Arcadia Steam Show

This summer I missed my favorite steam engine show in Lancaster, Pennsylvania at the Rough and Tumble museum.  What was I doing? You got it, working on Jeeps! Last weekend my buddy Sean dropped in with his infant son and started talking about going to our local Steam and Gas engine show that morning.  I had forgotten all about it! Why? Jeeps!!

So, this morning I managed to escape the shop for a bit and make it to another steam show nearby at Arcadia.  I rarely make it to this one because I am usually at an event in Gettysburg.  But I needed my ancient machinery fix.  Mike picked me up this morning and we headed a few minutes down the road to meet Sean at ancient machinery Mecca.


This is not just an antique tractor show.  Let’s look a bit closer at what is in the background.


Yes, I think I see steam engines back there!!  I am truly happy when I get a chance to spend time with these ancient machines.  The scent of the coal smoke is wonderful as it wafts through the air.  I had the chance a couple times to drive these ancient behemoths.  The steering is done through chains and you truly have to think ahead as you drive.  To steer something that large as it chugs along is a memorable experience.


It takes real dedication to own and care for one of these machines.  Boilers must be tested and cared for.  You have to own a space large enough to keep them in, and have a method of transporting them. They are truly wonderful machines and most people find it amazing how quiet they are.  Unfortunately I did not have alot of time so I wandered off to see what other mechanical artifacts had come out into the sun for the show. Below is a 1917 Best crawler.  This comes from the Barnes collection.  The Barnes house their extensive collection on their property next to our workshop in Gamber.  Over the past few weeks I have heard the old engines being fired up and readied for the show.Image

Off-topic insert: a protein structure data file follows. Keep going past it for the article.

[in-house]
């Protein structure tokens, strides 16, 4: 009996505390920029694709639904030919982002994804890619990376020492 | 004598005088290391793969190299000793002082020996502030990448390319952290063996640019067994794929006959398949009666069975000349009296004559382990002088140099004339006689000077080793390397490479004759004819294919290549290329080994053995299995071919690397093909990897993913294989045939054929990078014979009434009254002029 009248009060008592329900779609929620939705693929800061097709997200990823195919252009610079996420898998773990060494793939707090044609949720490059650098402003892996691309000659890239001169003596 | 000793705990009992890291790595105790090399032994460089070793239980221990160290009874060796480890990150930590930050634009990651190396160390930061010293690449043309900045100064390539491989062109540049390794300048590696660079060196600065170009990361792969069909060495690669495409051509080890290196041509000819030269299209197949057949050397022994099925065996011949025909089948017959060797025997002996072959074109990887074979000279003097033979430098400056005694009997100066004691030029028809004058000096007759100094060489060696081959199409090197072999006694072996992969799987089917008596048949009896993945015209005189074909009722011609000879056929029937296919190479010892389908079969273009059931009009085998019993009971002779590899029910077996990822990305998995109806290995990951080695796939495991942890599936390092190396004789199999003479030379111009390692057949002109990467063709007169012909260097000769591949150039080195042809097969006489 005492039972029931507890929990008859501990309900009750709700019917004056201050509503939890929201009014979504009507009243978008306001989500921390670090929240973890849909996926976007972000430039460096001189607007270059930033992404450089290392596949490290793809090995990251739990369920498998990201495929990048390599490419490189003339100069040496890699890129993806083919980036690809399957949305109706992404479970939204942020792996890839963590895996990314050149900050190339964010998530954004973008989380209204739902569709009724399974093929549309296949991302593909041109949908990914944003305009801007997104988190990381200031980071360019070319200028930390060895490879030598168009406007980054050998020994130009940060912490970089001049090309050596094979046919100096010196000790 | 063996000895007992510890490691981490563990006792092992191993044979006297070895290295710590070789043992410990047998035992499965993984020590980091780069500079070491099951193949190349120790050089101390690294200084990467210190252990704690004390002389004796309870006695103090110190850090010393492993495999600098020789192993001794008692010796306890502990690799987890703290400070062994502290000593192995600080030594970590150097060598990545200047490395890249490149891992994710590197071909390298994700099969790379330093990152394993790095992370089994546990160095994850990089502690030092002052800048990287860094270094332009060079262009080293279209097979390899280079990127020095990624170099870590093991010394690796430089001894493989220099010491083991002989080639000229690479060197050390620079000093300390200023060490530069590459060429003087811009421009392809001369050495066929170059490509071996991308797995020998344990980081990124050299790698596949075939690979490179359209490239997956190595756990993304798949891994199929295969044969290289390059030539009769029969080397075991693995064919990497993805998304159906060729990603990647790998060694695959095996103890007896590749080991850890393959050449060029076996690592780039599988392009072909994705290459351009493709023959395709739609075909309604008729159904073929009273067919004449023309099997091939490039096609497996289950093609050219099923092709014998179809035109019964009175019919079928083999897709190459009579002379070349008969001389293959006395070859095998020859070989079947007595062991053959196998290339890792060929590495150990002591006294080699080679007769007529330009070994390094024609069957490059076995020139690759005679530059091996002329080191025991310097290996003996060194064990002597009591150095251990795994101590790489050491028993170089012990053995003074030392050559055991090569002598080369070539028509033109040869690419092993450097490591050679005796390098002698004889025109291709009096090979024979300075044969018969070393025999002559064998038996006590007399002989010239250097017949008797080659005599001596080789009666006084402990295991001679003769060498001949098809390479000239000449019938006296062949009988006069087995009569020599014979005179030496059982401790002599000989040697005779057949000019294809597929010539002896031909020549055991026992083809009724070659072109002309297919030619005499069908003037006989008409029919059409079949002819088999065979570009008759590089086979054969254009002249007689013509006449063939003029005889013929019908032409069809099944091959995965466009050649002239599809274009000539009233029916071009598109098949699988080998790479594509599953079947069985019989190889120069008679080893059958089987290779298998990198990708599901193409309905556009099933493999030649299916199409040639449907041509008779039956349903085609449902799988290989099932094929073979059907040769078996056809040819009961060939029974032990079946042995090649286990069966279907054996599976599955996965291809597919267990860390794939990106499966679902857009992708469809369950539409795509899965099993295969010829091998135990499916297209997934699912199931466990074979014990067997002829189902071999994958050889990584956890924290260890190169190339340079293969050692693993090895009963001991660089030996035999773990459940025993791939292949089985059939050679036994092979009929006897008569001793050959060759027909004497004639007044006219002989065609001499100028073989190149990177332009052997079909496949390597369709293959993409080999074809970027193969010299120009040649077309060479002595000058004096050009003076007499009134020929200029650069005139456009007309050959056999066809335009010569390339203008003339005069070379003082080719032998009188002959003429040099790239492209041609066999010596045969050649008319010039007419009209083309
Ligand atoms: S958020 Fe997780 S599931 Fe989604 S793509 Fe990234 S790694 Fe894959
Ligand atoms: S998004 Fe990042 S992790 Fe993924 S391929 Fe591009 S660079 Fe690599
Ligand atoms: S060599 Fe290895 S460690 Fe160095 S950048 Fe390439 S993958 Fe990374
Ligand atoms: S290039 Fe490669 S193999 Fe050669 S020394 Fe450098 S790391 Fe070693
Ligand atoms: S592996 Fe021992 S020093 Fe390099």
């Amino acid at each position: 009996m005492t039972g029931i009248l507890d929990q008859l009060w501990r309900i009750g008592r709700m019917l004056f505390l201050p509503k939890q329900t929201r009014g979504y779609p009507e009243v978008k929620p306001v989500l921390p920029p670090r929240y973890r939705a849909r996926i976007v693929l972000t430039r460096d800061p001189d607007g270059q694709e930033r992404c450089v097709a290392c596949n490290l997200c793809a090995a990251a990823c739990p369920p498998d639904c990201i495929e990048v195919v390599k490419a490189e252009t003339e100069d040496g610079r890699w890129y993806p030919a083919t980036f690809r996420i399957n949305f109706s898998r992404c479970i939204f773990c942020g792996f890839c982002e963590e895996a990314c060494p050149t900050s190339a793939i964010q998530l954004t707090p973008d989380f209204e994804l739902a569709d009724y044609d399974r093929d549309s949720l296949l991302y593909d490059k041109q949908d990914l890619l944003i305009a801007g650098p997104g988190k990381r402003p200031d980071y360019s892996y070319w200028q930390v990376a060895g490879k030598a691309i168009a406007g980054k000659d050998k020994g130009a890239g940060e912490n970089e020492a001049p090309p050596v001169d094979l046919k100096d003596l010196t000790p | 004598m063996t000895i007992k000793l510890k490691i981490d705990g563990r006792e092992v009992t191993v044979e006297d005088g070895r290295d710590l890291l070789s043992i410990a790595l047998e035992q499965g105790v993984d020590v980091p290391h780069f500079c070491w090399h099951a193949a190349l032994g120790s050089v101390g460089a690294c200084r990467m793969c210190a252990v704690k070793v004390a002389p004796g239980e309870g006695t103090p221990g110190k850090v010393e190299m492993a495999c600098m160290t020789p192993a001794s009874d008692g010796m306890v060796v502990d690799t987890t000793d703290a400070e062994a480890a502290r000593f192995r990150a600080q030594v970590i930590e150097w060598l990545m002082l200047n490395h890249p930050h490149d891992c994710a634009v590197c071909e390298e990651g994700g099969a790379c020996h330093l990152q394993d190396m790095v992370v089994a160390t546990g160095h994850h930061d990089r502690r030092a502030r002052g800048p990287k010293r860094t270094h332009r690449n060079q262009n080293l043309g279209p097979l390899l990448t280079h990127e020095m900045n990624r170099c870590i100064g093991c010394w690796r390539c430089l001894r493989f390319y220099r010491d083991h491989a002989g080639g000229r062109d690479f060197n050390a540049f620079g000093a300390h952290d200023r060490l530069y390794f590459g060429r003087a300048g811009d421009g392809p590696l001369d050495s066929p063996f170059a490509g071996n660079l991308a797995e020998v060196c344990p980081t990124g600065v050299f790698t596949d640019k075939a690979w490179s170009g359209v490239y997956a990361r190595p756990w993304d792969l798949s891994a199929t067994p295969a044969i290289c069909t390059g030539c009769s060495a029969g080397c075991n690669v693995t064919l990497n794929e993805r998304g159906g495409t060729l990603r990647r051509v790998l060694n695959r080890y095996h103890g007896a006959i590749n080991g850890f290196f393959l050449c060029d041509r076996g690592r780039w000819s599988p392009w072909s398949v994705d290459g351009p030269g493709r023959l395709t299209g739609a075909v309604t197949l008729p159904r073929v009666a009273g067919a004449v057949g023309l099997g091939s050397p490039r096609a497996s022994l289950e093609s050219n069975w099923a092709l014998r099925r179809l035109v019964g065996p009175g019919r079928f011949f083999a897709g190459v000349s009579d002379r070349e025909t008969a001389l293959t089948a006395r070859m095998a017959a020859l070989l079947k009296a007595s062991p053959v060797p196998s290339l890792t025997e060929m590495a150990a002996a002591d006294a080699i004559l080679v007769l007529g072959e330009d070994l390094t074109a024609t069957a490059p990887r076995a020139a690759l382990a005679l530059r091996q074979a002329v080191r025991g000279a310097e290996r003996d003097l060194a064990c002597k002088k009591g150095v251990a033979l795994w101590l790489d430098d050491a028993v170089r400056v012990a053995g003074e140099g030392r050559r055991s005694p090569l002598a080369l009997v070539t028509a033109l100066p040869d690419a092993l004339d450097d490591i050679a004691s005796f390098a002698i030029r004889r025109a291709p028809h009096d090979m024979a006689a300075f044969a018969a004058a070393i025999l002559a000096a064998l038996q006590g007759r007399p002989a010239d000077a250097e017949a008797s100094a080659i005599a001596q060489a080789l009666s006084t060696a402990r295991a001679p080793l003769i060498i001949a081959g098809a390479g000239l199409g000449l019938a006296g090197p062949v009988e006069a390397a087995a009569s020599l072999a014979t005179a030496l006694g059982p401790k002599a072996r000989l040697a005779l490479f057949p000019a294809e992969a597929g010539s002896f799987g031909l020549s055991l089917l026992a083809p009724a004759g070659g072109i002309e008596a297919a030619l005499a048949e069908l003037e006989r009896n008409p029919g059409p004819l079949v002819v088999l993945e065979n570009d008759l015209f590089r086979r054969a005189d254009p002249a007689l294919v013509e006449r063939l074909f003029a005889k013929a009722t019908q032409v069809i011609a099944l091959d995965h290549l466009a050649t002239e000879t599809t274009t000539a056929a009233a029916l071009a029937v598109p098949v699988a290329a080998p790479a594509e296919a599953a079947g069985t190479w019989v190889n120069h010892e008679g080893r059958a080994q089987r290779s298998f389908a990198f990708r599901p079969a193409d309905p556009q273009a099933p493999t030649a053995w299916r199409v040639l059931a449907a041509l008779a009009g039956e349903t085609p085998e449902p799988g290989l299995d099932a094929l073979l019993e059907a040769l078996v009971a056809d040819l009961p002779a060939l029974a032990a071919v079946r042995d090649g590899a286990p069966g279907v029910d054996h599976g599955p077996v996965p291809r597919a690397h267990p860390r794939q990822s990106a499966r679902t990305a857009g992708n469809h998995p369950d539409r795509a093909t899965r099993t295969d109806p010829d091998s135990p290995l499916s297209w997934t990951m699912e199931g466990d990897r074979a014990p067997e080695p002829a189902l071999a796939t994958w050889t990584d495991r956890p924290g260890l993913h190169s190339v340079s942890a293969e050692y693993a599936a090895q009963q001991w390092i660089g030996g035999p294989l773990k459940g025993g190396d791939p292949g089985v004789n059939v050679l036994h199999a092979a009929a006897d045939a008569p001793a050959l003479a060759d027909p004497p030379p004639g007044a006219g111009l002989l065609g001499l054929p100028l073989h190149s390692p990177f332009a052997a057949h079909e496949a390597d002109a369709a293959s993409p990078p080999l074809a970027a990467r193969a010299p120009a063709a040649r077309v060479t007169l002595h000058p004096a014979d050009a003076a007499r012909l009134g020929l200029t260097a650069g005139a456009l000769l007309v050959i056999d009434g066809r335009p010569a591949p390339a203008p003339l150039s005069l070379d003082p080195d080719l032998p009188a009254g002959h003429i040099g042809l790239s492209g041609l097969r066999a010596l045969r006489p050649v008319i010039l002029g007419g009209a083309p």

This fellow looks very happy driving his Rumley kerosene tractor.Image

The show is also littered with other examples of early engineering like this Allis Chalmers tractor.  This is not what we are used to tractors looking like today.Image

I only had a couple of hours to gaze at the machines and explore the flea market but I am glad I took the time.  I got at least a little of my ancient engine fix for the summer.


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